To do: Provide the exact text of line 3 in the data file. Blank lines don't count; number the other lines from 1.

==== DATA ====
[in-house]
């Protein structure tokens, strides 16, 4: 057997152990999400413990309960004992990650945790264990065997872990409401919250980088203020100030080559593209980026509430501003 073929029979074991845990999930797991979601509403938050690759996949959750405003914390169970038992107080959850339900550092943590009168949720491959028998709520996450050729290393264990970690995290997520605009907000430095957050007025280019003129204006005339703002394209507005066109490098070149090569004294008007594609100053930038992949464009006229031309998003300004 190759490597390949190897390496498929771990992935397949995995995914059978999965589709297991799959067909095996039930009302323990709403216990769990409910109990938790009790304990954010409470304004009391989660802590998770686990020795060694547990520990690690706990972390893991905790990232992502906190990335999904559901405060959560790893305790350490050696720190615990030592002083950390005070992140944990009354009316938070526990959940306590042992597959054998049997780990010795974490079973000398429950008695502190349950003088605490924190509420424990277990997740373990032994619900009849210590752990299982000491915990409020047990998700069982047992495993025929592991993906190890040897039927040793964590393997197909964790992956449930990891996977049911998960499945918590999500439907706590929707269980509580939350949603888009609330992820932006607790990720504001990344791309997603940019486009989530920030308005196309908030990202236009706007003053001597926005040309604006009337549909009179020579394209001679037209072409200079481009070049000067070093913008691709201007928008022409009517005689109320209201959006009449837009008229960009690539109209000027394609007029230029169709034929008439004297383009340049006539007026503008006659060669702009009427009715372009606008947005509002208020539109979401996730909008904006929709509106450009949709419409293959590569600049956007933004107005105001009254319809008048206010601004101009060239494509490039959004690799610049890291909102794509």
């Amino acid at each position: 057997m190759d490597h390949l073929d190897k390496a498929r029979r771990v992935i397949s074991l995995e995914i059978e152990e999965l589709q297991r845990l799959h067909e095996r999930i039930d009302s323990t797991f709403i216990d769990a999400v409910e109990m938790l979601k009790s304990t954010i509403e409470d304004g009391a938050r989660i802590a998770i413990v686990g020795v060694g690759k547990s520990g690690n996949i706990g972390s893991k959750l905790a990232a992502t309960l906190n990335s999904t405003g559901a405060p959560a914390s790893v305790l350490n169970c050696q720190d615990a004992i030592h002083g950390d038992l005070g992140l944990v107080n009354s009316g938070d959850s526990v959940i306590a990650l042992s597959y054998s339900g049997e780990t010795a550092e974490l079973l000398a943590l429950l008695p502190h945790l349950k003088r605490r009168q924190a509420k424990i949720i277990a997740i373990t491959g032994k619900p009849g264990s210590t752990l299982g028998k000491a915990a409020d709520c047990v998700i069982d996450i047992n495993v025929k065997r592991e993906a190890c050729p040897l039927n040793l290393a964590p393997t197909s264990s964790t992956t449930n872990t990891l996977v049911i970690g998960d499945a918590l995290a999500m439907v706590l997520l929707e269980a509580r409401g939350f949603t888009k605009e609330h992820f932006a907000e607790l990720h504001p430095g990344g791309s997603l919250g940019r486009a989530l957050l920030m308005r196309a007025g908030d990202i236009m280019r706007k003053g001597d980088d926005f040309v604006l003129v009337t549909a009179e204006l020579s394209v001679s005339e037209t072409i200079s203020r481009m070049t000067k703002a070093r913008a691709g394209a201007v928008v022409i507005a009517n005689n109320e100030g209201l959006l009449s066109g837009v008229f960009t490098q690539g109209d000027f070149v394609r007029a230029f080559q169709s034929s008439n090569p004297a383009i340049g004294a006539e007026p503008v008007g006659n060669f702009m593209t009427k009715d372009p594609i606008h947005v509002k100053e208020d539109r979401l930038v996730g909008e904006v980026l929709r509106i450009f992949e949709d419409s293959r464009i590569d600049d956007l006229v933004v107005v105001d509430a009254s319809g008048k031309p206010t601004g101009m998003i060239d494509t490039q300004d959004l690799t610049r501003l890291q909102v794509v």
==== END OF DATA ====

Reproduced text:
């Amino acid at each position: 057997m190759d490597h390949l073929d190897k390496a498929r029979r771990v992935i397949s074991l995995e995914i059978e152990e999965l589709q297991r845990l799959h067909e095996r999930i039930d009302s323990t797991f709403i216990d769990a999400v409910e109990m938790l979601k009790s304990t954010i509403e409470d304004g009391a938050r989660i802590a998770i413990v686990g020795v060694g690759k547990s520990g690690n996949i706990g972390s893991k959750l905790a990232a992502t309960l906190n990335s999904t405003g559901a405060p959560a914390s790893v305790l350490n169970c050696q720190d615990a004992i030592h002083g950390d038992l005070g992140l944990v107080n009354s009316g938070d959850s526990v959940i306590a990650l042992s597959y054998s339900g049997e780990t010795a550092e974490l079973l000398a943590l429950l008695p502190h945790l349950k003088r605490r009168q924190a509420k424990i949720i277990a997740i373990t491959g032994k619900p009849g264990s210590t752990l299982g028998k000491a915990a409020d709520c047990v998700i069982d996450i047992n495993v025929k065997r592991e993906a190890c050729p040897l039927n040793l290393a964590p393997t197909s264990s964790t992956t449930n872990t990891l996977v049911i970690g998960d499945a918590l995290a999500m439907v706590l997520l929707e269980a509580r409401g939350f949603t888009k605009e609330h992820f932006a907000e607790l990720h504001p430095g990344g791309s997603l919250g940019r486009a989530l957050l920030m308005r196309a007025g908030d990202i236009m280019r706007k003053g001597d980088d926005f040309v604006l003129v009337t549909a009179e204006l020579s394209v001679s005339e037209t072409i200079s203020r481009m070049t000067k703002a070093r913008a691709g394209a201007v928008v022409i507005a009517n005689n109320e100030g209201l959006l009449s066109g837009v008229f960009t490098q690539g109209d000027f070149v394609r007029a230029f080559q169709s034929s008439n090569p004297a383009i340049g004294a006539e007026p503008v008007g006659n060669f702009m593209t009427k009715d372009p594609i606008h947005v509002k100053e208020d539109r979401l930038v996730g909008e904006v980026l929709r509106i450009f992949e949709d419409s293959r464009i590569d600049d956007l006229v933004v107005v105001d509430a009254s319809g008048k031309p206010t601004g101009m998003i060239d494509t490039q300004d959004l690799t610049r501003l890291q909102v794509v």